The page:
I’ve got quite excited shopping for fabric on ebay, it might take a bit of searching, but I’ve come across some good pieces now! Recently I’ve bought two meters of patterned crepe de chines (shop here) which have such a lovely drape and stunning colours.
My list of AW15 projects is difficult to narrow down, but I want to pick three to five so that I don’t feel too overwhelmed! A couple of Christmas present boxy bags are on the list already, so here’s what I’ve chosen to sew for myself.
A smock dress, long sleeve swing dress and a skirt somewhere between an a line and circle. I have the fabric for all of these things, so it’s time to just get started! Do you plan in advance or just decide along the way?
My existing make up bag is a little small and very plain, and I’ve made a boxy bag before and love how wide it can open, and how cute it looks! So after I bought this fabric I knew I wanted to make a new make up bag with it. I chose a pink lining to use up fabric I already had, and bought a lacy zip to add detail to it, you can find it for a pound or two on ebay!
I followed this tutorial, and added lining and little zip pulls on either end, after experience shows this is much easier to open! I really like the way the sides of this look, it is slightly messier inside, but a lot easier than versions I’ve made before.
For this project you need s small amount of two fabrics, plus interfacing and a zip, so if you’re using left over fabric you could easily make it for a couple of pounds! They’re great Christmas gifts, either folded and wrapped with a ribbon, or filled with bath things.
I wanted a simple black a line skirt, but it’s impossible to find one that fits when you’re not regular proportions! This is the first cooler weather piece I’ve made, and I think I’m making the transition now to Autumn/ Winter clothes. I don’t know if this the right sort of time or year, or if I’m just longing for the cooler weather to hurry up!
To make this I drew around I skirt I had which almost fit, adding extra for the seam allowance and darts. I slightly misjudged the measurements, so after trying the almost finished garment on, I had to unpick the front darts to allow me to feel comfortable rather than squeezed in, but luckily it still has pretty good shaping, with darts at the back. While working with the fabric sat on my lap, I realised it feels very itchy against my skin, so I added a lining as an afterthought. It isn’t neat inside, but it does the job!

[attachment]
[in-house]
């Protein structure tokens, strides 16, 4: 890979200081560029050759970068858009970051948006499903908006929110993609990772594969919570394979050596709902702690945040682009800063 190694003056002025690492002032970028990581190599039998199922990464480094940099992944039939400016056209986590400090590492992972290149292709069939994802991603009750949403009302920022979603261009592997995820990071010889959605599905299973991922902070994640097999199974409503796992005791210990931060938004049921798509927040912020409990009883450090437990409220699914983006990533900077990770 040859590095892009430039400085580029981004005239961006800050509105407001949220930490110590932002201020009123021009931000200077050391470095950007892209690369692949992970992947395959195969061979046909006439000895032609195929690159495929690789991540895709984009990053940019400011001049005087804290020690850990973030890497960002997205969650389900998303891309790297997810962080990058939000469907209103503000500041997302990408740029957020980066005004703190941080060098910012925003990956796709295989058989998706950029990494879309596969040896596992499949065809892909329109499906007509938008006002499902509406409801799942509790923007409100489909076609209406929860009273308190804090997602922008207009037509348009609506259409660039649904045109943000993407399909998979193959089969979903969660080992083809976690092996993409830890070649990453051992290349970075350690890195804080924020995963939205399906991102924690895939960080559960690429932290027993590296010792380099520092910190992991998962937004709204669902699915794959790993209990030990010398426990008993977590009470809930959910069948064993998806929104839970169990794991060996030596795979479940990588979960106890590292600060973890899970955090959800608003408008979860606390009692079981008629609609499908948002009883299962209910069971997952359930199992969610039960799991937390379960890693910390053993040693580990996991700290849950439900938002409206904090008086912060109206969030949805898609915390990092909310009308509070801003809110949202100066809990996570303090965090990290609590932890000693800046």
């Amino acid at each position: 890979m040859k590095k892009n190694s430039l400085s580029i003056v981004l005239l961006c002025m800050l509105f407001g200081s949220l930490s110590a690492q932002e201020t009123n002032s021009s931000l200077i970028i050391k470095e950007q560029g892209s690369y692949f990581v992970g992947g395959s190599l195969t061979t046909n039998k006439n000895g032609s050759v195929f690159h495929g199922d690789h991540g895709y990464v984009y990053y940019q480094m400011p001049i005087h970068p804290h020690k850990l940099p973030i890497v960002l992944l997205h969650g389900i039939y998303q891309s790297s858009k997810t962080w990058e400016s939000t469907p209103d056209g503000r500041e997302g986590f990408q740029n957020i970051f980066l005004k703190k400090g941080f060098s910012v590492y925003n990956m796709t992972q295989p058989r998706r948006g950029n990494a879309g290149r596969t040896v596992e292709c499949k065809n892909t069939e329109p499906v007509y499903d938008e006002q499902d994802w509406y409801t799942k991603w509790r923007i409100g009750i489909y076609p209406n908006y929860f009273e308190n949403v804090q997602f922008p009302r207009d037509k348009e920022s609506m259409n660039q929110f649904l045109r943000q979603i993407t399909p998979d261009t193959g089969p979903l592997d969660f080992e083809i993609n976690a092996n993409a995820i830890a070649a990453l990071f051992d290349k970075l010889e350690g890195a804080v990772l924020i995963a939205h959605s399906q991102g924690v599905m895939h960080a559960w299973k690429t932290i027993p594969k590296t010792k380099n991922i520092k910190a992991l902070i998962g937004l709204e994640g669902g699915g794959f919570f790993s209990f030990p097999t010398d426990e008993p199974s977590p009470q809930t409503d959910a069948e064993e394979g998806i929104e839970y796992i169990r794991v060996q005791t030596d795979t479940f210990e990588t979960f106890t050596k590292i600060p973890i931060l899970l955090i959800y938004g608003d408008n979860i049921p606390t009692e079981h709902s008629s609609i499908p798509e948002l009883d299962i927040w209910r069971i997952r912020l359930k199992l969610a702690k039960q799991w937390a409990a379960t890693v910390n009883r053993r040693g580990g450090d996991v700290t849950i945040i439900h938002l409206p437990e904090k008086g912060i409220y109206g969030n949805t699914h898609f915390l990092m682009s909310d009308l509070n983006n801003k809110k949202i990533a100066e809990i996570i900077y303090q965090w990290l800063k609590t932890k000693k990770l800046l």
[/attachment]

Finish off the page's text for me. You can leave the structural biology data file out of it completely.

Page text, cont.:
It turns out pins don’t stay in wool very well, and I’ve already found two pins on the floor that I didn’t know I’d lost, so fingers crossed I don’t find another one by standing on it! Anyone else started fantasising or sewing Autumn/ Winter clothes?
Yay I think I’ve finally got the hang of knitting!! I’ve chatted to a lot of fellow crocheters who struggle with knitting, and visa versa, but I decided a relaxing summer holiday would be the perfect time to pick up the needles again.
If you are considering learning to knit, I recommend using wooden needles as they aren’t too slippy and allow you to take it a bit slower. Instead of asking someone to repeatedly show you the same little part you can’t get the hang of, it’s much better to use youtube tutorials! You can pause them and repeat them as often as you need! Start with casting on, then knit and purl stitches and soon you’ll be off. The set below is available for a tenner on Amazon, and is similar to mine, you could start with one pair, but I promise you once you start you’ll be addicted and want the whole set 😛
Eventually I can begin to work on my wish list of knitted things, and now I’m dreaming of autumn!
To practise with reading patterns and different stitches I needed a project: preemie hats!
Hats for premature babies are needed by hospitals to keep the little things warm, and they must be soft and washable. They work up quickly, and if a finished hat isn’t quite right I’m happy to unwind it or throw it away as I haven’t lost much time or yarn. There are so many websites that offer free patterns for preemies, and lots of charities looking for knitters. I’m going to carry on making these between projects. It makes me happy that I can do a little bit to help these vulnerable babies, and perhaps the hat might be kept as a keepsake!
A fellow blogger has posted ‘rules’ for these hats here. The patterns that I started with can be found here, there are lots of variations for whatever needles you have, and the instructions are easy to follow!
This project is as cheap or expensive as you want it to be, the small quantity of yarn needed for each hat means is a great stash buster project for left over yarn. When I’ve got a few more I’ll decide which charity to send them to.